They must remain friendly. Over 400 people walk by their desk in any given day. I imagine that when each of those 400 individuals say hello to the people at the desk, they expect to be greeted warmly in return. These receptionists manage to learn most or all of the names of these people, laugh at their jokes, and treat them as a friend.

    They must be knowledgeable. Because they are positioned in the open, at the front of the building, they are asked for absurd knowledge expected to know far more than their job description requires.

    They must be prepared. People frequently ask them for supplies – pens, notepads, markers, hand sanitizer, etc. I have to imagine that they cringe inside when someone, coughing and sneezing, approaches and asks for a box of facial tissue. However, see the rules above concerning smiling and remaining friendly.

    Which brings me to my dilemma.

    As I mentioned, I must pass their desk several times a day. What should I do to acknowledge their presence? And at what point do I become a pest to them?

    If occasionally I need to walk through a smaller office of an executive in the building, it becomes very obvious that I am “in their space” and so a word of greeting is certainly appropriate. The front desk is, in a sense, the largest (and least-private) office in the building. Whether I am going to the restroom, crossing the lobby to the other side of the building, or headed to the stairs, I am passing through their space. They are living, human beings, and deserve some sort of recognition, right?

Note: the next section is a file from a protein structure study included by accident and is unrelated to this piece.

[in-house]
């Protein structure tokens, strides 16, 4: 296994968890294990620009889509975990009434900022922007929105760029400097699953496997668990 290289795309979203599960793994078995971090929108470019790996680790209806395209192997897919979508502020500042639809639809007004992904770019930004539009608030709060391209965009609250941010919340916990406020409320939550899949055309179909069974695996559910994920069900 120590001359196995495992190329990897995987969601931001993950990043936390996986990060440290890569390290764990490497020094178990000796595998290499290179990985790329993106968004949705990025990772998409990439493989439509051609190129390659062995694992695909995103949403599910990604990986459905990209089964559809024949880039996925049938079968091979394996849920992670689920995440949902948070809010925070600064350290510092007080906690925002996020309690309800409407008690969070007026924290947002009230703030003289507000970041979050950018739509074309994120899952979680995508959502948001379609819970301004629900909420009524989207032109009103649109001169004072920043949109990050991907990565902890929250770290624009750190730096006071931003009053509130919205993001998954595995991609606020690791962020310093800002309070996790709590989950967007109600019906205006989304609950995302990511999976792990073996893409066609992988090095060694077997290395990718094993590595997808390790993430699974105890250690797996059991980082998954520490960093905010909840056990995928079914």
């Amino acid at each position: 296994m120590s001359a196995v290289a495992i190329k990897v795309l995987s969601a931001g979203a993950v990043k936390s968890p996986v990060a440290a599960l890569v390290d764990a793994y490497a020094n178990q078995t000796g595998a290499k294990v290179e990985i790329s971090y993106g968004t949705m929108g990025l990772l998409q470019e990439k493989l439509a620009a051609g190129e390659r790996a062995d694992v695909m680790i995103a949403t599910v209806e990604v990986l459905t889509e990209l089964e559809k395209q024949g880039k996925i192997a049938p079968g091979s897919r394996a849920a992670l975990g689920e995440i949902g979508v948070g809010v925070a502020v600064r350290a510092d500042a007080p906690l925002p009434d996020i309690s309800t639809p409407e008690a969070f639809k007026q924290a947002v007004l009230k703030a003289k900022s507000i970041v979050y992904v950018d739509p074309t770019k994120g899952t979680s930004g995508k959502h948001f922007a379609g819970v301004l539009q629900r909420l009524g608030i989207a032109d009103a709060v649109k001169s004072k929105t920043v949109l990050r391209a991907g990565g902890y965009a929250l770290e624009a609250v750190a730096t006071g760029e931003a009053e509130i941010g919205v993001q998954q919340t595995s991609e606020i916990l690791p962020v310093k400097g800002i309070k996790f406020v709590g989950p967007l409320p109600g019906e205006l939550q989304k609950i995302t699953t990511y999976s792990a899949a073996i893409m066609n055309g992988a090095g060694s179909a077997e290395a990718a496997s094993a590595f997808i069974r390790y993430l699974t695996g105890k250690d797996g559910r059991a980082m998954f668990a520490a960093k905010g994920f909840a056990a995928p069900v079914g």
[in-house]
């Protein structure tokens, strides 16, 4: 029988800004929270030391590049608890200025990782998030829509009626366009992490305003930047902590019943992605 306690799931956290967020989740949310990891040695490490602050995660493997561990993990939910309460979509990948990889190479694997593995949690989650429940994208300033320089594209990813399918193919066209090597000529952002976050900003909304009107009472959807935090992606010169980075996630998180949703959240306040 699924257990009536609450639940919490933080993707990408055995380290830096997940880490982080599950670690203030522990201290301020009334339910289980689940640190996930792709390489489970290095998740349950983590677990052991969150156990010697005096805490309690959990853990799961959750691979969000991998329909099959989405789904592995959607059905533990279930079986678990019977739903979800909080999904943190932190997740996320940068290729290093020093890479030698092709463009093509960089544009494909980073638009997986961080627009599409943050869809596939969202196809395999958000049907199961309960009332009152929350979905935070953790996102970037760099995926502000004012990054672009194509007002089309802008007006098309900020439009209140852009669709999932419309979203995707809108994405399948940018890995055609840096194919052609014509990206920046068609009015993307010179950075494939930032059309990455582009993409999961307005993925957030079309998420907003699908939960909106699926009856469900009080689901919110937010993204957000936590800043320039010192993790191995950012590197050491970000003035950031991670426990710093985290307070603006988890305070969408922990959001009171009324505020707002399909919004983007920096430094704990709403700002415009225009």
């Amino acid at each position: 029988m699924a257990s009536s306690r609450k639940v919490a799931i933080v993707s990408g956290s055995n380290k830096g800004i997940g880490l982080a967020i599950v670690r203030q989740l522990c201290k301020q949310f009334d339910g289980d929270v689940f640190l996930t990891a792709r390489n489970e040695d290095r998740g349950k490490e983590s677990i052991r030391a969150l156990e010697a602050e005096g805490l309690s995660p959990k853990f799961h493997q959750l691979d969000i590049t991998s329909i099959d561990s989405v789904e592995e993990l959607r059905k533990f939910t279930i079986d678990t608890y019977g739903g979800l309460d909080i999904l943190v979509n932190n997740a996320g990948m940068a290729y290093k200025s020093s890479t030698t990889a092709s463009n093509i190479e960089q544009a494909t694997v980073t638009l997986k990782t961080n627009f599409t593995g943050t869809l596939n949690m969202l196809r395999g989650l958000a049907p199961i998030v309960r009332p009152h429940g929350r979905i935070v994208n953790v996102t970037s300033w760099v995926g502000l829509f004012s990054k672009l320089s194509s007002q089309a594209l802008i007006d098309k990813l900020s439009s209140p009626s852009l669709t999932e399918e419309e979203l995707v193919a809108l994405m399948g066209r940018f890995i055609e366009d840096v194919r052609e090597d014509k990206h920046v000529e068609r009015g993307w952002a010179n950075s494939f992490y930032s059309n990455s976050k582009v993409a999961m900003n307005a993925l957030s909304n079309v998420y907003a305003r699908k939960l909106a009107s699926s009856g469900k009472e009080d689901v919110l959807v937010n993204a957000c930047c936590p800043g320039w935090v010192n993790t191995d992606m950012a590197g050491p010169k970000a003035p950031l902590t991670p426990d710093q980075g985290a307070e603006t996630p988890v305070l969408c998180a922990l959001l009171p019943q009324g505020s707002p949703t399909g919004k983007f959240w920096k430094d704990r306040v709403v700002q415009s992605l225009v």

Since I must pass this way several times a day, should I extend a “hello” or prepare a witty comment for each stroll? If I did, would that not quickly put me on the list of people that annoy them? Or quite the opposite, would they consider me to be one of the friendliest workers and delight each time I came along? I’d never really be sure, because – remember – they are expected to keep smiling all of the time.

    So, to attempt to gain perspective, I reverse the situation in my mind. I wonder if, for some reason, they needed to come to my desk to ask something of me, how it would play? Would I smile and greet them as a treasured friend, and give them everything they requested with a smile and a song? I’m sure I would try to do so. But what if they randomly came through my workspace and said “Hi, Ryan! Hope your day is great!” as they continued on? After several occurrences, would I start to feel like that was disingenuous? Or creepy?

    Yet if as a coworker they always passed my desk without speaking, would I start to wonder if they were upset, unkind, or simply unimpressed with me or my work?

    And so, I’m left wondering – what is the proper greeting or acknowledgement of the hard working people who act as the public face, and work to make the company look good?

    I have not yet decided what is right. If you figure it out, will you let me know?

    You can leave a message for me with the front desk.

  3. Tough to Find Work

    May 17, 2010 by Ryan

    I know the economy has been tough, but consider this poor actor.

    Last time he worked, it was in the Ron Clements and John Musker 1992 Disney flick, “Aladdin”

    Crazy Hakioo from Aladdin

    Everybody's working for the weekend

    He didn’t find another gig until another Ron Clements and John Musker film, Disney’s 2009 release of “The Princess and the Frog”

    New Orleans Pooper Scooper

    Taken Care of Business

    Yes, times are tough out there for a cartoon actor with few skills.

    (Pictures used in this post are copyrighted by Disney)